Trends in bankruptcy—are IVAs here to stay?

Trends in bankruptcy—are IVAs here to stay?
Recent statistics from the Insolvency Service show that the number of corporate insolvencies has continued to decline, but what do the figures tell us about the future of personal insolvencies in England and Wales? Stephen Leslie, a senior associate in the restructuring and insolvency team at Shoosmiths LLP, considers the issue.

Original news

Press Release: Official statistics on insolvencies in England and Wales for the period April to June 2014

While company liquidations have decreased, the number of people who became insolvent in England and Wales increased when compared with April to June 2013. This has been attributed to an increase of one-fifth in the number of individual voluntary arrangements, while the number of bankruptcies and debt relief orders decreased.

So does that mean that more people are now going bankrupt?

Put simply, no. The number of bankruptcies decreased from Q1 2014, and were down 15.9% on Q2 2013. The number of debt relief orders (DROs) increased nearly 7% from Q1 2014, but was still 1.8% down from Q2 2013.

That, therefore, leaves individual voluntary arrangements (IVAs), which saw an increase of 14.6% on Q1 2014, and are up 20.3% on Q2 2013. These increases were sufficient to increase the overall number of people who have become insolvent.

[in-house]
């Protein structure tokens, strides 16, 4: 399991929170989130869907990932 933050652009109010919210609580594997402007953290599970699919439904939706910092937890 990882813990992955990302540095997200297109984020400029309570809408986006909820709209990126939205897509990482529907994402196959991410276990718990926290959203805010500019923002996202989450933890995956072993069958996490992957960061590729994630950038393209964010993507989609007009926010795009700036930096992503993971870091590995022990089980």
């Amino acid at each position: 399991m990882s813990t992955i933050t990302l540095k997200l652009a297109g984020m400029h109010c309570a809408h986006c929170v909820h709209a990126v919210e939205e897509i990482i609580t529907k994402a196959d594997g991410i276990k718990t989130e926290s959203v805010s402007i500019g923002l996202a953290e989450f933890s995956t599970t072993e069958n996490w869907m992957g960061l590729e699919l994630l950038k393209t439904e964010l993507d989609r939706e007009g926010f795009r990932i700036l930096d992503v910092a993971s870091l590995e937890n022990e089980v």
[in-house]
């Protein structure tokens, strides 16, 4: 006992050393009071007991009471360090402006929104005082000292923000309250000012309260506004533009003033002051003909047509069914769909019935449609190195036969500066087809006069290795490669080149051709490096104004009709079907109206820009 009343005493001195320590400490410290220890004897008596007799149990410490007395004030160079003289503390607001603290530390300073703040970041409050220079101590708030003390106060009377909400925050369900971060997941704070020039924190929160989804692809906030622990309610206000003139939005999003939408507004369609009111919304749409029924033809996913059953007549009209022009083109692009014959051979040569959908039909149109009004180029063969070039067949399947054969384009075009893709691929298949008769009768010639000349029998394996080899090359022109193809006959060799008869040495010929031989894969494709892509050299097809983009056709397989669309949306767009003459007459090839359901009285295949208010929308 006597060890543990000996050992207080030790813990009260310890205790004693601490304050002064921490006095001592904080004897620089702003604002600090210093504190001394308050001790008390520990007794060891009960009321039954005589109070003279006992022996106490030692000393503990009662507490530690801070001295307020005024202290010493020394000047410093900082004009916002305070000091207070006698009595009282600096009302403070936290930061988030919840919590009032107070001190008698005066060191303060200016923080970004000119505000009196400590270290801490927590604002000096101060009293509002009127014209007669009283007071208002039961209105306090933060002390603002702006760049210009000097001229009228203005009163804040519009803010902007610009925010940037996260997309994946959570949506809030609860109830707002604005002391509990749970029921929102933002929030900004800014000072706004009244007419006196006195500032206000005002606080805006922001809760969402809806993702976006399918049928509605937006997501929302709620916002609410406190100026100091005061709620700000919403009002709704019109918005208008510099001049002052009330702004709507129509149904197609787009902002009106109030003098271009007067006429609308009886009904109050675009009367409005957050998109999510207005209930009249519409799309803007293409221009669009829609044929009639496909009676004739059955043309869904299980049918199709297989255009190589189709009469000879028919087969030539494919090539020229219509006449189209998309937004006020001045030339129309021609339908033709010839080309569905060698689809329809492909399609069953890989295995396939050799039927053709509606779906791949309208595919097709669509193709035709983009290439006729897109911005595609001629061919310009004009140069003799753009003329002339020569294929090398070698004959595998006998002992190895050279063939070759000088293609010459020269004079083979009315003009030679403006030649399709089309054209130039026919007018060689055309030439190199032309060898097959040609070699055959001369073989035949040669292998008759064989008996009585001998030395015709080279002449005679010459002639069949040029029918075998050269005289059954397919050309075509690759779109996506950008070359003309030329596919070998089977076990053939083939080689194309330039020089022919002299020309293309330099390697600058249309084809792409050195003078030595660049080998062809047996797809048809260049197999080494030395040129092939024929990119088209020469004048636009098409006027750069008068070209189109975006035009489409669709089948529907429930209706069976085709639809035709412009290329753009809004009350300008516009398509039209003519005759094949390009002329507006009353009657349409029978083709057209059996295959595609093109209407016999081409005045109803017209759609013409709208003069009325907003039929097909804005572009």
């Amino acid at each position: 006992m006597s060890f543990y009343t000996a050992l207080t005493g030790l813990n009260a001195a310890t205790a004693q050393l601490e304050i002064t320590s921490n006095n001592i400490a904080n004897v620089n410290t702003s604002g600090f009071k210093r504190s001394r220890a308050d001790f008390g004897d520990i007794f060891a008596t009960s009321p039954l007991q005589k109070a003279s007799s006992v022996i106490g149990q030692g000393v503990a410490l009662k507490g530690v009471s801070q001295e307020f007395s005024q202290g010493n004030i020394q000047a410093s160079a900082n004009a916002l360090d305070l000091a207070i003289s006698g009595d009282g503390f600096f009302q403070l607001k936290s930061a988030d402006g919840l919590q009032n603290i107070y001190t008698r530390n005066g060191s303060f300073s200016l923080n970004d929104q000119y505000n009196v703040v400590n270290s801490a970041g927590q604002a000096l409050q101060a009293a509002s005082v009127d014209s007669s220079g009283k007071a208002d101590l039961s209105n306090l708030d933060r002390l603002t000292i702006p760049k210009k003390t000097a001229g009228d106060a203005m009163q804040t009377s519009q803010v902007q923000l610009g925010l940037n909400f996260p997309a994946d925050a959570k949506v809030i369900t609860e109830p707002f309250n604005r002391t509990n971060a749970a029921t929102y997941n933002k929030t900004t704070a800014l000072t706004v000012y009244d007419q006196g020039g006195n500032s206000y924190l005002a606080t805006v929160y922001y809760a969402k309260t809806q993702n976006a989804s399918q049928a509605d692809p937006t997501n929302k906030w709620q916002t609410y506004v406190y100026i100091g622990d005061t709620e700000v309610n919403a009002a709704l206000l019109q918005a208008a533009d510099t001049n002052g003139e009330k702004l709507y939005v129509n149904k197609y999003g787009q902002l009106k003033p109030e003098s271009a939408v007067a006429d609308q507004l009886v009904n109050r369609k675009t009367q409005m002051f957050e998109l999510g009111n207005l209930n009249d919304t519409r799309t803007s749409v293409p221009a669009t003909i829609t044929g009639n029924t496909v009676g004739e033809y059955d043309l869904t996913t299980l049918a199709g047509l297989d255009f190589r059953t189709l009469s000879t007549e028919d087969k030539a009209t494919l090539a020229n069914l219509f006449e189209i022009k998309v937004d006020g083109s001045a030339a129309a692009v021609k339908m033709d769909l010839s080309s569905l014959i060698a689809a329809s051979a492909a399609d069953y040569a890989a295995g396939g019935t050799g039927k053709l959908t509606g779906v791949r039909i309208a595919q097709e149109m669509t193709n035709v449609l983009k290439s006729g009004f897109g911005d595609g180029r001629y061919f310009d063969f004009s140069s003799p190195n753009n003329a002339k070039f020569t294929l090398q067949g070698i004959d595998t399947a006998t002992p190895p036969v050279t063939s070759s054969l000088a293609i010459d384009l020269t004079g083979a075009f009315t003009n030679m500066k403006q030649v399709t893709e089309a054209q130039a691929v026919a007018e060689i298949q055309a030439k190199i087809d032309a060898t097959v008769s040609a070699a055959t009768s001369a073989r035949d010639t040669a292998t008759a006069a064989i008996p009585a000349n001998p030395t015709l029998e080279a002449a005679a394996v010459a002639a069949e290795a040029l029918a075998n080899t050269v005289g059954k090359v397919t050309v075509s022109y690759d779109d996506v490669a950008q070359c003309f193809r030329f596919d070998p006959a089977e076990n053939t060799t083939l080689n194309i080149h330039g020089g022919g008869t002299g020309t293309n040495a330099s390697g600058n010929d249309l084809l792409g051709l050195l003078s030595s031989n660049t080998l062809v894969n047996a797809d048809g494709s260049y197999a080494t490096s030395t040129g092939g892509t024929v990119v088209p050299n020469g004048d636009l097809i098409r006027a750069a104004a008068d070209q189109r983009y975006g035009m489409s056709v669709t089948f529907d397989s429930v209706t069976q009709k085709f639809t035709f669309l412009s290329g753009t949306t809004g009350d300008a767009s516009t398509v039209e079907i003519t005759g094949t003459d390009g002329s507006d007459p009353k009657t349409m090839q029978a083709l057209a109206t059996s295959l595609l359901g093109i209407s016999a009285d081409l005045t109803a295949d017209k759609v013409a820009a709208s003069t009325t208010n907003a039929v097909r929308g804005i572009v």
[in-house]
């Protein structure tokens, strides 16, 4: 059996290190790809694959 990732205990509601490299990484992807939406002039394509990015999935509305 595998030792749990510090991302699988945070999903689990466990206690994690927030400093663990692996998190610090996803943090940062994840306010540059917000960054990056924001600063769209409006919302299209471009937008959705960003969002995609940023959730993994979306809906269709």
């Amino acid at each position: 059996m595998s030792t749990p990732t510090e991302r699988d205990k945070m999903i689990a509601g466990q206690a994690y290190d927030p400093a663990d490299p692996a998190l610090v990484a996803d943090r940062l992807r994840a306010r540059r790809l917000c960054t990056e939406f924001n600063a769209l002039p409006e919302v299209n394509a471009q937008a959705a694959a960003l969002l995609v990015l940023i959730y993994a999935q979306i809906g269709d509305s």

The increase of 20.3% in the number of IVAs from Q2 2013 is represented by 2,455 IVAs. The total number of IVAs in Q2 2014 (14,571) was the highest number of any quarter since they were introduced in 1987.

So why have the number of IVAs increased?

What the statistics do not say is whether the number of IVA proposals put forward by debtors has increased, or whether the rate of approval of IVA proposals has increased, or both.

There have been no recent material changes in law regarding the process of a debtor entering into an IVA, and so that cannot be a reason

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